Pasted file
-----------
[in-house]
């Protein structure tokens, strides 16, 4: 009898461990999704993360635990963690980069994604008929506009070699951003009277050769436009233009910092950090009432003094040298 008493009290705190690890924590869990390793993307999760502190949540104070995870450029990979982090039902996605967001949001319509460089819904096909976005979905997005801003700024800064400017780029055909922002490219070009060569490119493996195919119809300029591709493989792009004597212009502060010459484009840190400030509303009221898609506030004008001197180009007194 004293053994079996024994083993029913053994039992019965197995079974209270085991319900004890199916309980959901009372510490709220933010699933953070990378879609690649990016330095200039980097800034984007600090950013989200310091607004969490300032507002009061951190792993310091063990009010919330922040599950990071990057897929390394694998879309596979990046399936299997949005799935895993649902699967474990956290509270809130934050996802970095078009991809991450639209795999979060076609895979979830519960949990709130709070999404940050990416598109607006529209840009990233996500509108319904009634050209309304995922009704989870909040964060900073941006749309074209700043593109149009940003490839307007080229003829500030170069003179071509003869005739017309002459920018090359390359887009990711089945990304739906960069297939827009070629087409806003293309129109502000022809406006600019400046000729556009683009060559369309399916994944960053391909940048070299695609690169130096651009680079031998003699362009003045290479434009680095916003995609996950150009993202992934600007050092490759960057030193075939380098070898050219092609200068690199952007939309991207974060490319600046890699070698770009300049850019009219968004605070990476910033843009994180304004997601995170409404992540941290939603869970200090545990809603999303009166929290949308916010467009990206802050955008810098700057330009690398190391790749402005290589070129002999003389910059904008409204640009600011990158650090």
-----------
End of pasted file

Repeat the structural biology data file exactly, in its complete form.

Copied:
[in-house]
């Protein structure tokens, strides 16, 4: 009898461990999704993360635990963690980069994604008929506009070699951003009277050769436009233009910092950090009432003094040298 008493009290705190690890924590869990390793993307999760502190949540104070995870450029990979982090039902996605967001949001319509460089819904096909976005979905997005801003700024800064400017780029055909922002490219070009060569490119493996195919119809300029591709493989792009004597212009502060010459484009840190400030509303009221898609506030004008001197180009007194 004293053994079996024994083993029913053994039992019965197995079974209270085991319900004890199916309980959901009372510490709220933010699933953070990378879609690649990016330095200039980097800034984007600090950013989200310091607004969490300032507002009061951190792993310091063990009010919330922040599950990071990057897929390394694998879309596979990046399936299997949005799935895993649902699967474990956290509270809130934050996802970095078009991809991450639209795999979060076609895979979830519960949990709130709070999404940050990416598109607006529209840009990233996500509108319904009634050209309304995922009704989870909040964060900073941006749309074209700043593109149009940003490839307007080229003829500030170069003179071509003869005739017309002459920018090359390359887009990711089945990304739906960069297939827009070629087409806003293309129109502000022809406006600019400046000729556009683009060559369309399916994944960053391909940048070299695609690169130096651009680079031998003699362009003045290479434009680095916003995609996950150009993202992934600007050092490759960057030193075939380098070898050219092609200068690199952007939309991207974060490319600046890699070698770009300049850019009219968004605070990476910033843009994180304004997601995170409404992540941290939603869970200090545990809603999303009166929290949308916010467009990206802050955008810098700057330009690398190391790749402005290589070129002999003389910059904008409204640009600011990158650090």